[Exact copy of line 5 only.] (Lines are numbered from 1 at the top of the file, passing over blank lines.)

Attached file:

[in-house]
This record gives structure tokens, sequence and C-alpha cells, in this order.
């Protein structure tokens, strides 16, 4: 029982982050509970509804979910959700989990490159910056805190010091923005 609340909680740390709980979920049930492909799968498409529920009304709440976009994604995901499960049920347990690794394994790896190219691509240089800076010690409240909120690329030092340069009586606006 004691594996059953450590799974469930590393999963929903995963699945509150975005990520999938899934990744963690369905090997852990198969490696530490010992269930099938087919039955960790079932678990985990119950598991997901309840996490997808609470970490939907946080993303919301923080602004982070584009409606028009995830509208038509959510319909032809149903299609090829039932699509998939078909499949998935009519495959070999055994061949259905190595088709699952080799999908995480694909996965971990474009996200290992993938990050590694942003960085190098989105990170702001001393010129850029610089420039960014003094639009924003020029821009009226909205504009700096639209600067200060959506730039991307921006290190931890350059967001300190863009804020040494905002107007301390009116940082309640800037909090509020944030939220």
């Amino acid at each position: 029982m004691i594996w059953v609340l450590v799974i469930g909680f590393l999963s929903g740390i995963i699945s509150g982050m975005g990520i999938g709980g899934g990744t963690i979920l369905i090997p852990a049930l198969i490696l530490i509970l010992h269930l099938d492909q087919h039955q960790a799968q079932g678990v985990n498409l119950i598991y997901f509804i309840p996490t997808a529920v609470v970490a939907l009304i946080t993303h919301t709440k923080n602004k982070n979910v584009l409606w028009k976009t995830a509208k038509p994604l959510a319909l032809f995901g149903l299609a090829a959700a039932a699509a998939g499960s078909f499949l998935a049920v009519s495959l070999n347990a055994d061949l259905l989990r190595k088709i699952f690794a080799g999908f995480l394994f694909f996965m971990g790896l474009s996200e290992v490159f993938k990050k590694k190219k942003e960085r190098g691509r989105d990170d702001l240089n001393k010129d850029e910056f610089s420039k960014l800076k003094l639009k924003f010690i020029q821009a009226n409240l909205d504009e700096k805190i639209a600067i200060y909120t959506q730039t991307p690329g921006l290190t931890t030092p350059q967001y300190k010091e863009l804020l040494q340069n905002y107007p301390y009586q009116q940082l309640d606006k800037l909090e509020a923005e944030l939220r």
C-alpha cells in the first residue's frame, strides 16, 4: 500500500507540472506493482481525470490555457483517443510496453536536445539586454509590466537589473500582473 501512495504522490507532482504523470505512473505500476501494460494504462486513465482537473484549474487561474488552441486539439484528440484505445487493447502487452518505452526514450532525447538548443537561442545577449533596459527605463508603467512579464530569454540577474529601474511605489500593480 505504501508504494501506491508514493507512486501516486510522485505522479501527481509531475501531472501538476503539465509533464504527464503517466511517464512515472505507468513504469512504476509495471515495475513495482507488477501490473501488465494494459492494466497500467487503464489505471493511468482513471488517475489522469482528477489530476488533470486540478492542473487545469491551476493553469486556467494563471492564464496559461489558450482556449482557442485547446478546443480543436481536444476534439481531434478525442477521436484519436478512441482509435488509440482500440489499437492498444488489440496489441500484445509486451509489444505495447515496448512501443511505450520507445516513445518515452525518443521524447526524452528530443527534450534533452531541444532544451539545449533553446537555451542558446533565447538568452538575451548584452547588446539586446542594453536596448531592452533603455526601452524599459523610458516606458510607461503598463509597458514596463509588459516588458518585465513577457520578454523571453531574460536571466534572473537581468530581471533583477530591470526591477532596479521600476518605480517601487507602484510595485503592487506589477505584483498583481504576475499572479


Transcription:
C-alpha cells in the first residue's frame, strides 16, 4: 500500500507540472506493482481525470490555457483517443510496453536536445539586454509590466537589473500582473 501512495504522490507532482504523470505512473505500476501494460494504462486513465482537473484549474487561474488552441486539439484528440484505445487493447502487452518505452526514450532525447538548443537561442545577449533596459527605463508603467512579464530569454540577474529601474511605489500593480 505504501508504494501506491508514493507512486501516486510522485505522479501527481509531475501531472501538476503539465509533464504527464503517466511517464512515472505507468513504469512504476509495471515495475513495482507488477501490473501488465494494459492494466497500467487503464489505471493511468482513471488517475489522469482528477489530476488533470486540478492542473487545469491551476493553469486556467494563471492564464496559461489558450482556449482557442485547446478546443480543436481536444476534439481531434478525442477521436484519436478512441482509435488509440482500440489499437492498444488489440496489441500484445509486451509489444505495447515496448512501443511505450520507445516513445518515452525518443521524447526524452528530443527534450534533452531541444532544451539545449533553446537555451542558446533565447538568452538575451548584452547588446539586446542594453536596448531592452533603455526601452524599459523610458516606458510607461503598463509597458514596463509588459516588458518585465513577457520578454523571453531574460536571466534572473537581468530581471533583477530591470526591477532596479521600476518605480517601487507602484510595485503592487506589477505584483498583481504576475499572479